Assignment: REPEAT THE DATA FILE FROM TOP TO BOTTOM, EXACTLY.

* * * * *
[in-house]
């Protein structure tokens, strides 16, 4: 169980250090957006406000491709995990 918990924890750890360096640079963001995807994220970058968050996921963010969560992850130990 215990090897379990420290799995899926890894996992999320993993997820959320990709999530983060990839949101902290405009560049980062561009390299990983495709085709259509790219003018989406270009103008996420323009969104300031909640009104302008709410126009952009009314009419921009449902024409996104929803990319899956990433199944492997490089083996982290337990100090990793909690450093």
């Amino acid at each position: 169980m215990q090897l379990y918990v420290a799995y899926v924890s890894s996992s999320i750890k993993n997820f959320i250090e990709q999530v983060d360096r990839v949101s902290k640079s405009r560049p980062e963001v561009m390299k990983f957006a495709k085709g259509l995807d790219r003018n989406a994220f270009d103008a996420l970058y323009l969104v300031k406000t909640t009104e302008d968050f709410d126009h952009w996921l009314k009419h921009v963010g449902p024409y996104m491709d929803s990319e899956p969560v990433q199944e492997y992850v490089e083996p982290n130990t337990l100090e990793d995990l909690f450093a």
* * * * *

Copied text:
[in-house]
């Protein structure tokens, strides 16, 4: 169980250090957006406000491709995990 918990924890750890360096640079963001995807994220970058968050996921963010969560992850130990 215990090897379990420290799995899926890894996992999320993993997820959320990709999530983060990839949101902290405009560049980062561009390299990983495709085709259509790219003018989406270009103008996420323009969104300031909640009104302008709410126009952009009314009419921009449902024409996104929803990319899956990433199944492997490089083996982290337990100090990793909690450093």
């Amino acid at each position: 169980m215990q090897l379990y918990v420290a799995y899926v924890s890894s996992s999320i750890k993993n997820f959320i250090e990709q999530v983060d360096r990839v949101s902290k640079s405009r560049p980062e963001v561009m390299k990983f957006a495709k085709g259509l995807d790219r003018n989406a994220f270009d103008a996420l970058y323009l969104v300031k406000t909640t009104e302008d968050f709410d126009h952009w996921l009314k009419h921009v963010g449902p024409y996104m491709d929803s990319e899956p969560v990433q199944e492997y992850v490089e083996p982290n130990t337990l100090e990793d995990l909690f450093a």